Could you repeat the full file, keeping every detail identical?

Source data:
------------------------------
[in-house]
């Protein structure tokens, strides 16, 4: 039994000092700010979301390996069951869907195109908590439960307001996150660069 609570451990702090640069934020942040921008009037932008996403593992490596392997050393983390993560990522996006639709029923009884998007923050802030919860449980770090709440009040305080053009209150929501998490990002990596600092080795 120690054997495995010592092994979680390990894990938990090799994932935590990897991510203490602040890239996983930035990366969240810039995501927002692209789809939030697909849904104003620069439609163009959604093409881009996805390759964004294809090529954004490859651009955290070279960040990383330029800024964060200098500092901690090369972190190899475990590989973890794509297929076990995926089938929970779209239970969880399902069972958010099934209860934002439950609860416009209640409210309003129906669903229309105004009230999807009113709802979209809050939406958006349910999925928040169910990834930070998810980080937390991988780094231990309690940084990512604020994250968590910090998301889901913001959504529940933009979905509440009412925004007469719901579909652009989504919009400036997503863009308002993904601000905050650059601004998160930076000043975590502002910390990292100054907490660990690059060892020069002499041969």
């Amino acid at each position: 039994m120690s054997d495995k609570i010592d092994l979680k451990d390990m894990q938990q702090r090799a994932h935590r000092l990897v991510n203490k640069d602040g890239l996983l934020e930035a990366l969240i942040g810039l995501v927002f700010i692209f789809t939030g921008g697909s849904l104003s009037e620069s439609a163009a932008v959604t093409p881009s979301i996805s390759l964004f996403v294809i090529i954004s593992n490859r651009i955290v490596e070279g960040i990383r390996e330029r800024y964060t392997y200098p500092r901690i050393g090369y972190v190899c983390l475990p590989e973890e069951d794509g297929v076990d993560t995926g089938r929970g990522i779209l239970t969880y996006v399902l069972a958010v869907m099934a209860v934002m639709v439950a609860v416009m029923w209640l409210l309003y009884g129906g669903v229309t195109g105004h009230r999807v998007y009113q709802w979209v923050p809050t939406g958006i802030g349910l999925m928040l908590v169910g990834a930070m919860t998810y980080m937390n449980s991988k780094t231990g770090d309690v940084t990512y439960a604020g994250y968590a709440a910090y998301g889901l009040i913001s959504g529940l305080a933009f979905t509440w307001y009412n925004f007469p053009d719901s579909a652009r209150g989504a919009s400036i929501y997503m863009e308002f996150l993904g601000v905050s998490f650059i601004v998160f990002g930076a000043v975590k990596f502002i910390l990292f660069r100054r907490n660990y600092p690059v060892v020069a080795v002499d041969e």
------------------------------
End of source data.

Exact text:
[in-house]
């Protein structure tokens, strides 16, 4: 039994000092700010979301390996069951869907195109908590439960307001996150660069 609570451990702090640069934020942040921008009037932008996403593992490596392997050393983390993560990522996006639709029923009884998007923050802030919860449980770090709440009040305080053009209150929501998490990002990596600092080795 120690054997495995010592092994979680390990894990938990090799994932935590990897991510203490602040890239996983930035990366969240810039995501927002692209789809939030697909849904104003620069439609163009959604093409881009996805390759964004294809090529954004490859651009955290070279960040990383330029800024964060200098500092901690090369972190190899475990590989973890794509297929076990995926089938929970779209239970969880399902069972958010099934209860934002439950609860416009209640409210309003129906669903229309105004009230999807009113709802979209809050939406958006349910999925928040169910990834930070998810980080937390991988780094231990309690940084990512604020994250968590910090998301889901913001959504529940933009979905509440009412925004007469719901579909652009989504919009400036997503863009308002993904601000905050650059601004998160930076000043975590502002910390990292100054907490660990690059060892020069002499041969």
């Amino acid at each position: 039994m120690s054997d495995k609570i010592d092994l979680k451990d390990m894990q938990q702090r090799a994932h935590r000092l990897v991510n203490k640069d602040g890239l996983l934020e930035a990366l969240i942040g810039l995501v927002f700010i692209f789809t939030g921008g697909s849904l104003s009037e620069s439609a163009a932008v959604t093409p881009s979301i996805s390759l964004f996403v294809i090529i954004s593992n490859r651009i955290v490596e070279g960040i990383r390996e330029r800024y964060t392997y200098p500092r901690i050393g090369y972190v190899c983390l475990p590989e973890e069951d794509g297929v076990d993560t995926g089938r929970g990522i779209l239970t969880y996006v399902l069972a958010v869907m099934a209860v934002m639709v439950a609860v416009m029923w209640l409210l309003y009884g129906g669903v229309t195109g105004h009230r999807v998007y009113q709802w979209v923050p809050t939406g958006i802030g349910l999925m928040l908590v169910g990834a930070m919860t998810y980080m937390n449980s991988k780094t231990g770090d309690v940084t990512y439960a604020g994250y968590a709440a910090y998301g889901l009040i913001s959504g529940l305080a933009f979905t509440w307001y009412n925004f007469p053009d719901s579909a652009r209150g989504a919009s400036i929501y997503m863009e308002f996150l993904g601000v905050s998490f650059i601004v998160f990002g930076a000043v975590k990596f502002i910390l990292f660069r100054r907490n660990y600092p690059v060892v020069a080795v002499d041969e």